“Also, it’s just really learning how I can change the car balance to my suiting just through the steering wheel. And that’s obviously a work in progress, it will be for a while.
“But it was a good start of understanding what those tools do.”
That’s a reference to the myriad tools that drivers have to impact the car’s set-up while on-track, primarily through differential and brake settings.
Linked to that is the fact that multiple switches a lap is a common task for a driver, whether that’s balance-related or tweaking engine settings, and the enhanced cognitive load is something Sargeant was exposed to more in Abu Dhabi as well.
“It’s definitely happening faster, there’s a lot going on,” he said.
“They were definitely testing me making me do a lot of switch changes just to make me think about more than one thing and try and get me used to that, which is difficult.
“But there’s no better way to pick up on that than by doing it.”
While Sargeant had a mix of 2021 and 2022 car running prior to the test, it was ultimately of finite value. So, the ‘learning by doing’ was inherently limited.
Now Williams is turning the screw. The Abu Dhabi test will be followed by some 2021 car running over the winter, a different challenge in itself as it may be facilitated by another team, Alpine, which is willing to help Williams as the two teams have fostered a closer relationship in recent times and the Williams seat that Sargeant’s taken had been targeted as a destination for Alpine protege Oscar Piastri at one stage.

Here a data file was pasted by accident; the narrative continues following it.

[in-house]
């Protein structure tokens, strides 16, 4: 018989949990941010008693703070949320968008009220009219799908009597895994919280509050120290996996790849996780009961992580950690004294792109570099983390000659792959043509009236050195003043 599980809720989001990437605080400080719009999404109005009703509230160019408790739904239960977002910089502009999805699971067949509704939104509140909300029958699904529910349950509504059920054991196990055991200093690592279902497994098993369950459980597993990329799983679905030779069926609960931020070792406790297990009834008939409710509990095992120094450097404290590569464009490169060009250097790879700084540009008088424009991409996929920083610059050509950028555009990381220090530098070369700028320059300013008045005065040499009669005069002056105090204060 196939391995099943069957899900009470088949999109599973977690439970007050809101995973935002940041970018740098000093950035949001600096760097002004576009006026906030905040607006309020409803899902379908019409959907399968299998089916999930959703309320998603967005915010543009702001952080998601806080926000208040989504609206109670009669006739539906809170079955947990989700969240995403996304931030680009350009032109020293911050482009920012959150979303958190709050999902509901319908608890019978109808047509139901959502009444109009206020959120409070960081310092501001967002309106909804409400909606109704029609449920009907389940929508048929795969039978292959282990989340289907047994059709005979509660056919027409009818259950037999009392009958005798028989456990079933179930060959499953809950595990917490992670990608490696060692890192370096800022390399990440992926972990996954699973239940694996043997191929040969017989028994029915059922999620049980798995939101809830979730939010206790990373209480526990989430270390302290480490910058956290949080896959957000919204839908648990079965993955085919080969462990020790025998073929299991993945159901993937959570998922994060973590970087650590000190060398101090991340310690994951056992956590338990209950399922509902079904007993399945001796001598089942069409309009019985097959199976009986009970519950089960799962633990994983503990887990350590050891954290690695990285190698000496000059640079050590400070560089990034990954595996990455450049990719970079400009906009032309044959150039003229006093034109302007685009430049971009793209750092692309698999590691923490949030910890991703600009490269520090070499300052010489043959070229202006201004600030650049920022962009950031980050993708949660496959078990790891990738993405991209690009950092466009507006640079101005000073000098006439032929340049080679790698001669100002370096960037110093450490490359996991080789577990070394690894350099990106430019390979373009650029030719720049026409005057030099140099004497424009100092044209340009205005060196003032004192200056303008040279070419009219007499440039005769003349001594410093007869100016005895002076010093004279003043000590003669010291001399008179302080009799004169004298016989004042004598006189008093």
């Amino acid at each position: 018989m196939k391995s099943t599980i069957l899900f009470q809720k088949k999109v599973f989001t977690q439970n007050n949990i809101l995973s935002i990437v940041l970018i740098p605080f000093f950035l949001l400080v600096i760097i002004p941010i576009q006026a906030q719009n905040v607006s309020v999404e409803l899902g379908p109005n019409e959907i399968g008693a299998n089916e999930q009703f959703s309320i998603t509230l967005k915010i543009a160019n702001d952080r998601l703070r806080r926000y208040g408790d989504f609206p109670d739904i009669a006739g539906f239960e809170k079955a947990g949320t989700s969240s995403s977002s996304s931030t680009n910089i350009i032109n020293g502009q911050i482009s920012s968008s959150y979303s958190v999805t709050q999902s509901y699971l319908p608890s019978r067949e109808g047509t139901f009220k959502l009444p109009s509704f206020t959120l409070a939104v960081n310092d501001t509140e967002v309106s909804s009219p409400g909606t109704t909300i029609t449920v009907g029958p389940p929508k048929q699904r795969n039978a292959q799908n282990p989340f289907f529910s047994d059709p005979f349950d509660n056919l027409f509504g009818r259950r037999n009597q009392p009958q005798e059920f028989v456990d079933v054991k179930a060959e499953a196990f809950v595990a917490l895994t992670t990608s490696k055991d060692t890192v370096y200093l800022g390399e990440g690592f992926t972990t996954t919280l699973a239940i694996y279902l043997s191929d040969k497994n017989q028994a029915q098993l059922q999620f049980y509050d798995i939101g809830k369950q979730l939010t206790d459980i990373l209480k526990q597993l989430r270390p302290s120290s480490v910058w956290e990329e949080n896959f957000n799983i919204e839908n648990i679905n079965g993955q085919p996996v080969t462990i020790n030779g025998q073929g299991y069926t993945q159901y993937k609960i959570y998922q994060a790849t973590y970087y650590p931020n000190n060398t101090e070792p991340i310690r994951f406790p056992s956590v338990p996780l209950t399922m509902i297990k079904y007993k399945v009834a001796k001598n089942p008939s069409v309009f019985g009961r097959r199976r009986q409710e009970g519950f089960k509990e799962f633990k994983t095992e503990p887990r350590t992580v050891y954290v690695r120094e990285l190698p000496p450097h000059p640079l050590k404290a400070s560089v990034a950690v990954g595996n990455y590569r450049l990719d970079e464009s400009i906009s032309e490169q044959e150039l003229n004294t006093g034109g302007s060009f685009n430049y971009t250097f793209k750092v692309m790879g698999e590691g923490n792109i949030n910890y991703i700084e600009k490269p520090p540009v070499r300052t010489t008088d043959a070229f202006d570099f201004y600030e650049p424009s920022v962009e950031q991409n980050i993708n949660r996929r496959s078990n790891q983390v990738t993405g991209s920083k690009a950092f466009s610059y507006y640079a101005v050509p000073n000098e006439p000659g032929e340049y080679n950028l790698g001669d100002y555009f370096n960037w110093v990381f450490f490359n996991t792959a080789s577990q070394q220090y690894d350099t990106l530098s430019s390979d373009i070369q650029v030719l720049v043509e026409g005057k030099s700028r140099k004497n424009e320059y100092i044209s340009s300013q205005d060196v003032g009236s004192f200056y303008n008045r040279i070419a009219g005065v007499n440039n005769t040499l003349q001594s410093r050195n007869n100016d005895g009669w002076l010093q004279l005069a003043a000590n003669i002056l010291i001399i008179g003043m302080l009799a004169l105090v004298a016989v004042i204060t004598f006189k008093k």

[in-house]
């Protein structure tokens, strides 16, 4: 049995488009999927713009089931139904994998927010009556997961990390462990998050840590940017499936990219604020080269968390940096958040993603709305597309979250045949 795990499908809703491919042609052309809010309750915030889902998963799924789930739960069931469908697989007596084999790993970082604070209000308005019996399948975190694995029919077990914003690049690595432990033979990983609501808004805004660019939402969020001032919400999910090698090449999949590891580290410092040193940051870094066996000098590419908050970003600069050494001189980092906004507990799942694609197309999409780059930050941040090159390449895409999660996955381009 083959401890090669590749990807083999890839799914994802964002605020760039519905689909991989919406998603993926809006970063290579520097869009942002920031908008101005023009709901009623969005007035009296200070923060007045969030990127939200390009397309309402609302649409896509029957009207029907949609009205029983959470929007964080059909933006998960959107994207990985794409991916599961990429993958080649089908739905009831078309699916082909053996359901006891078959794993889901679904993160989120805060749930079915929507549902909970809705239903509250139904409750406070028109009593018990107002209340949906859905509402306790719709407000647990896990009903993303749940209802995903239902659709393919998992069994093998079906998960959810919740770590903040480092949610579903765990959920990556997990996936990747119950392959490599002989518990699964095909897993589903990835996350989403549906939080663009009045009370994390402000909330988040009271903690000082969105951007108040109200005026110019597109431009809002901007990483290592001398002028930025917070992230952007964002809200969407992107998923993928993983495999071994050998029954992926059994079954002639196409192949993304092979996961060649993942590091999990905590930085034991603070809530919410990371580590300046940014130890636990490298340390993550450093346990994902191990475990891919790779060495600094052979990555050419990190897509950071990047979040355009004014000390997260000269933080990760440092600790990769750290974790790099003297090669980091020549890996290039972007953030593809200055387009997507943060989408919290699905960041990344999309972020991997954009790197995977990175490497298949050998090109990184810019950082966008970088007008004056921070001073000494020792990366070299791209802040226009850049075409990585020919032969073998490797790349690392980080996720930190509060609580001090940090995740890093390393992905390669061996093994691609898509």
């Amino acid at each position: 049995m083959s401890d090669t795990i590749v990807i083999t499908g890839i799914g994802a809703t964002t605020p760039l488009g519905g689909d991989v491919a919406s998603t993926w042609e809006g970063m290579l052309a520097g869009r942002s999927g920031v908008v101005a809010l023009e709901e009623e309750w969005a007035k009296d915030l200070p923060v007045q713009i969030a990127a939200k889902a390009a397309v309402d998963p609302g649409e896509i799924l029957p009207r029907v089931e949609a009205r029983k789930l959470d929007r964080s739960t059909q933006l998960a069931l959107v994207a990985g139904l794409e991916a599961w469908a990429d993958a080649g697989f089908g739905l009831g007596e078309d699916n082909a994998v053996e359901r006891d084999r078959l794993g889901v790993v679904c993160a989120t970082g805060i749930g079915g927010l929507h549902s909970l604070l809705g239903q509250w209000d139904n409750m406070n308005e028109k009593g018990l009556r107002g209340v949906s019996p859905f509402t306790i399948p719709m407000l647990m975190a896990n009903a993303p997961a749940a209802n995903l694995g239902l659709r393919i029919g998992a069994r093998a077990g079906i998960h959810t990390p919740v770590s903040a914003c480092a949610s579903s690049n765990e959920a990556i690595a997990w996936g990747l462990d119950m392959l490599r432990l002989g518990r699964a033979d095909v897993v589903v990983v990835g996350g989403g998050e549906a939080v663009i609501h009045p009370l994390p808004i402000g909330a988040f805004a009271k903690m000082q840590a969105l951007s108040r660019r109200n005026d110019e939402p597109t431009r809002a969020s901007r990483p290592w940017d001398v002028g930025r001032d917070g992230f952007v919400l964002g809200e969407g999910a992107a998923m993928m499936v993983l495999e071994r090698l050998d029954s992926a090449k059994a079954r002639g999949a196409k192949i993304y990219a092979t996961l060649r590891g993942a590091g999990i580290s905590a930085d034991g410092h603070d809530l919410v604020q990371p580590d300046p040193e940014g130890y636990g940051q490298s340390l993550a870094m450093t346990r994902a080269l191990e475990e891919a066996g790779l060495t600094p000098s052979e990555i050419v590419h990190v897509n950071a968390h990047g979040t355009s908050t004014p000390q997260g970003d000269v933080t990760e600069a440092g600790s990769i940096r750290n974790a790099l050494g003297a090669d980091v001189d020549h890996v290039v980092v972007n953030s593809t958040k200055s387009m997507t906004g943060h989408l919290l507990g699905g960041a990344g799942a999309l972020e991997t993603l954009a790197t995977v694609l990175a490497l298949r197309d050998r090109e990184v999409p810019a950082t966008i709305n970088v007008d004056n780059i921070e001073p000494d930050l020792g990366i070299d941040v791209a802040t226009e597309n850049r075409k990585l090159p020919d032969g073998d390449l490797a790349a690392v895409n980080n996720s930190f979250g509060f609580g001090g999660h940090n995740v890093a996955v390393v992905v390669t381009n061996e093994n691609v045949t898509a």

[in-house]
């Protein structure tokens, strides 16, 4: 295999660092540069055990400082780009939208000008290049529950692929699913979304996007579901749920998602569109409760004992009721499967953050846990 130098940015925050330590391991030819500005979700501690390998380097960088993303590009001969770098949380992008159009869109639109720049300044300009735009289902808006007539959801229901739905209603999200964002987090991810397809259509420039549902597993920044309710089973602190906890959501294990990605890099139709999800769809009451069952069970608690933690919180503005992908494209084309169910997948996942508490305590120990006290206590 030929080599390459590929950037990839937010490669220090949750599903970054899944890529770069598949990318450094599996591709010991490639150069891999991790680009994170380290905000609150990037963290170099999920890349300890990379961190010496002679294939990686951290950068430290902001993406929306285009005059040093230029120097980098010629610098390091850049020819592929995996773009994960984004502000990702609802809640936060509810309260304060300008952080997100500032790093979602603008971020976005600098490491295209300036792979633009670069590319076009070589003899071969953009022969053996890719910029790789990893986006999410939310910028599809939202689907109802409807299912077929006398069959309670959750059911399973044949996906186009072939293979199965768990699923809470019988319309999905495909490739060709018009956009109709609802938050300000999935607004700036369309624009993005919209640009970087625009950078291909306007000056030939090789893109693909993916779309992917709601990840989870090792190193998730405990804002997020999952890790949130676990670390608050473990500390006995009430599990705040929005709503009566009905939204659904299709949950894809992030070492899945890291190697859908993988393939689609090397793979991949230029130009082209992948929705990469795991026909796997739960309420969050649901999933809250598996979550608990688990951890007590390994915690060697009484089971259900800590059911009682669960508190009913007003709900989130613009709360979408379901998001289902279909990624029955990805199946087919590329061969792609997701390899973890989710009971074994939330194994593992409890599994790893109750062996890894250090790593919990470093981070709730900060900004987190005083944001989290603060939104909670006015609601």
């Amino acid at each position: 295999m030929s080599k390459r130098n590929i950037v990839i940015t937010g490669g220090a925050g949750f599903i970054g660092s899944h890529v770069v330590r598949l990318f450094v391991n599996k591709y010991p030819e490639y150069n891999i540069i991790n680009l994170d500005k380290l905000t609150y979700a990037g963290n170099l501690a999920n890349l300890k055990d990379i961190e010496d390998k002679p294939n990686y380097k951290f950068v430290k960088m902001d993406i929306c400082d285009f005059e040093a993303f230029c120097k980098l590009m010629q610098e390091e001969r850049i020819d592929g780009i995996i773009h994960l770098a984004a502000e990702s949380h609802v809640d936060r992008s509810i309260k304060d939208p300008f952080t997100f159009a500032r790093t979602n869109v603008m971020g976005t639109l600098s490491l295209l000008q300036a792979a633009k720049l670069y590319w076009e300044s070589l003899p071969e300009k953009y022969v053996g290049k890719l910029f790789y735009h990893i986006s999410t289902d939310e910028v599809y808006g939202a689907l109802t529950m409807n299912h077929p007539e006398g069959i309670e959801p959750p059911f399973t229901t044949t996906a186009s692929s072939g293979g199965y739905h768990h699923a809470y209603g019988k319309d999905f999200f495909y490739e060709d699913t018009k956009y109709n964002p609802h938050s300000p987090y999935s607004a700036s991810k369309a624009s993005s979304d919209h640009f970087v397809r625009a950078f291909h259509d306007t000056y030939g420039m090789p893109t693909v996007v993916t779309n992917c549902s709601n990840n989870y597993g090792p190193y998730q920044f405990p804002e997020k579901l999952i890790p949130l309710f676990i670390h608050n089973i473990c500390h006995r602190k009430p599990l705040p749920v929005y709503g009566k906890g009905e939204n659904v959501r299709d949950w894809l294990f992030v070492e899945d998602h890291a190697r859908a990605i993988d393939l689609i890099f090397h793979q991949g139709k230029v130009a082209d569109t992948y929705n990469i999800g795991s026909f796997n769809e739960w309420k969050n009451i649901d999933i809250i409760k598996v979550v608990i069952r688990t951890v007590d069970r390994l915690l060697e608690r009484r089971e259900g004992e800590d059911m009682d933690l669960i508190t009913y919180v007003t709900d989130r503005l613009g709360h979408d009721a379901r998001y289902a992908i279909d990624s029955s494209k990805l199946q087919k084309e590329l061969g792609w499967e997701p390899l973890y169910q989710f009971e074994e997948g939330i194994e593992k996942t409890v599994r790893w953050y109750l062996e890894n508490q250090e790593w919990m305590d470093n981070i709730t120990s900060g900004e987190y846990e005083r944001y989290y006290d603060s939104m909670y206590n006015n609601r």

That may be a disruption in a sense as Sargeant would be best served pounding round in Williams machinery, learning everything he can about the Williams steering wheel, the Williams systems, the Williams way of working. But with his inexperience and F1’s strict testing rules, at this stage any seat time is probably a bonus.
There are also things that he and Williams will be working on specifically as a result of the Abu Dhabi test outing. This will range from basic items like adjusting the seat fit and position to Sargeant knowing he needs a more F1-tailored fitness programme over the winter to be truly ready for the 2023 season.
“You need to be trained quite differently,” he said. “And that’s something I’ll take into the off-season to make sure we shift that to suit the F1 car.
“In the F2 car a lot of it has to do with upper body strength, not having the power steering. Whereas this is very much neck and cardio based.”
Time is on Sargeant’s side on that front, as a couple of months of solid physical work will pay off come Bahrain. Training for other demands of F1 comes with less of a guarantee of success.
While he can commit time to proper fitness preparation, and be confident he’ll arrive in Bahrain ready physically, the same doesn’t go for technical challenges such as being able to nail a qualifying lap or being completely on top of the various steering wheel settings while driving a lap at full speed.
There are fewer opportunities to practice those things and the opportunities that do exist, like 2021 car running or simulator work, are not as transferable. They will help, certainly, but they cannot prepare him completely. It’s the same for any F1 rookie.
That’s what makes the learning curve so steep, and why Sargeant had no time to celebrate the end of a stressful few weeks and months ensuring he had his 2023 F1 race seat.
He had to get straight to work getting ready for it, something he’ll be doing all the way up until the Bahrain Grand Prix in March – and then beyond it.